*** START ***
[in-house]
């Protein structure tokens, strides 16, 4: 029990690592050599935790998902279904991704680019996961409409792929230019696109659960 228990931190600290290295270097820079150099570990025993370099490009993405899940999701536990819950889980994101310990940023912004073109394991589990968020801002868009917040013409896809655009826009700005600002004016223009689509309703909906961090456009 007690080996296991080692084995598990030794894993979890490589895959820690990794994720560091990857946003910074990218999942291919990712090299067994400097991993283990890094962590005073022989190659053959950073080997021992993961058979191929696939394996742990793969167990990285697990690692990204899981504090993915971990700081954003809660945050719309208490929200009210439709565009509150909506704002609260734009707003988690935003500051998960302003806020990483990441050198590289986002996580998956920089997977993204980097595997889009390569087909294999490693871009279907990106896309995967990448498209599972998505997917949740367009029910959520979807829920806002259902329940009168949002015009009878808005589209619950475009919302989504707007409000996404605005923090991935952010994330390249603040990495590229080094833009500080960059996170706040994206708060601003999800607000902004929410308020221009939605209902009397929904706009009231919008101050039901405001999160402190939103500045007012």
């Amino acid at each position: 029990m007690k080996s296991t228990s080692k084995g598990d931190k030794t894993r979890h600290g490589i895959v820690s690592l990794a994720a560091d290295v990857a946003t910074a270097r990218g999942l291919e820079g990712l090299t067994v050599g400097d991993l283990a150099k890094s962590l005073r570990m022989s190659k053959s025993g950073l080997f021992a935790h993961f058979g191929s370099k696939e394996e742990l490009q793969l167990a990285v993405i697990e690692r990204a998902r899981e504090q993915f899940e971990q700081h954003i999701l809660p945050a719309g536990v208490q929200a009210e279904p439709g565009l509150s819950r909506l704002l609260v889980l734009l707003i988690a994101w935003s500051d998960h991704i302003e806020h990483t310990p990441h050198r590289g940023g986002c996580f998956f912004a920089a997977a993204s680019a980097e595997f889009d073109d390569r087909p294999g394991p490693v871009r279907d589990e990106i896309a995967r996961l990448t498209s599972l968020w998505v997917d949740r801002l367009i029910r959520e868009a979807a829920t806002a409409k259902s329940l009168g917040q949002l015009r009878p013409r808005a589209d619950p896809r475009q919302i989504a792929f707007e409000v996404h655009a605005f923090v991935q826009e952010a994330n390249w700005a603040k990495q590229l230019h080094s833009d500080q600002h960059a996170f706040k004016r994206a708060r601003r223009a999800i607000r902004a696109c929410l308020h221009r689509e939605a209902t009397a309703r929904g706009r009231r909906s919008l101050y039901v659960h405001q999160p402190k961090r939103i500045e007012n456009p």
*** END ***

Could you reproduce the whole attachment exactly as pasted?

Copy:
[in-house]
């Protein structure tokens, strides 16, 4: 029990690592050599935790998902279904991704680019996961409409792929230019696109659960 228990931190600290290295270097820079150099570990025993370099490009993405899940999701536990819950889980994101310990940023912004073109394991589990968020801002868009917040013409896809655009826009700005600002004016223009689509309703909906961090456009 007690080996296991080692084995598990030794894993979890490589895959820690990794994720560091990857946003910074990218999942291919990712090299067994400097991993283990890094962590005073022989190659053959950073080997021992993961058979191929696939394996742990793969167990990285697990690692990204899981504090993915971990700081954003809660945050719309208490929200009210439709565009509150909506704002609260734009707003988690935003500051998960302003806020990483990441050198590289986002996580998956920089997977993204980097595997889009390569087909294999490693871009279907990106896309995967990448498209599972998505997917949740367009029910959520979807829920806002259902329940009168949002015009009878808005589209619950475009919302989504707007409000996404605005923090991935952010994330390249603040990495590229080094833009500080960059996170706040994206708060601003999800607000902004929410308020221009939605209902009397929904706009009231919008101050039901405001999160402190939103500045007012």
């Amino acid at each position: 029990m007690k080996s296991t228990s080692k084995g598990d931190k030794t894993r979890h600290g490589i895959v820690s690592l990794a994720a560091d290295v990857a946003t910074a270097r990218g999942l291919e820079g990712l090299t067994v050599g400097d991993l283990a150099k890094s962590l005073r570990m022989s190659k053959s025993g950073l080997f021992a935790h993961f058979g191929s370099k696939e394996e742990l490009q793969l167990a990285v993405i697990e690692r990204a998902r899981e504090q993915f899940e971990q700081h954003i999701l809660p945050a719309g536990v208490q929200a009210e279904p439709g565009l509150s819950r909506l704002l609260v889980l734009l707003i988690a994101w935003s500051d998960h991704i302003e806020h990483t310990p990441h050198r590289g940023g986002c996580f998956f912004a920089a997977a993204s680019a980097e595997f889009d073109d390569r087909p294999g394991p490693v871009r279907d589990e990106i896309a995967r996961l990448t498209s599972l968020w998505v997917d949740r801002l367009i029910r959520e868009a979807a829920t806002a409409k259902s329940l009168g917040q949002l015009r009878p013409r808005a589209d619950p896809r475009q919302i989504a792929f707007e409000v996404h655009a605005f923090v991935q826009e952010a994330n390249w700005a603040k990495q590229l230019h080094s833009d500080q600002h960059a996170f706040k004016r994206a708060r601003r223009a999800i607000r902004a696109c929410l308020h221009r689509e939605a209902t009397a309703r929904g706009r009231r909906s919008l101050y039901v659960h405001q999160p402190k961090r939103i500045e007012n456009p």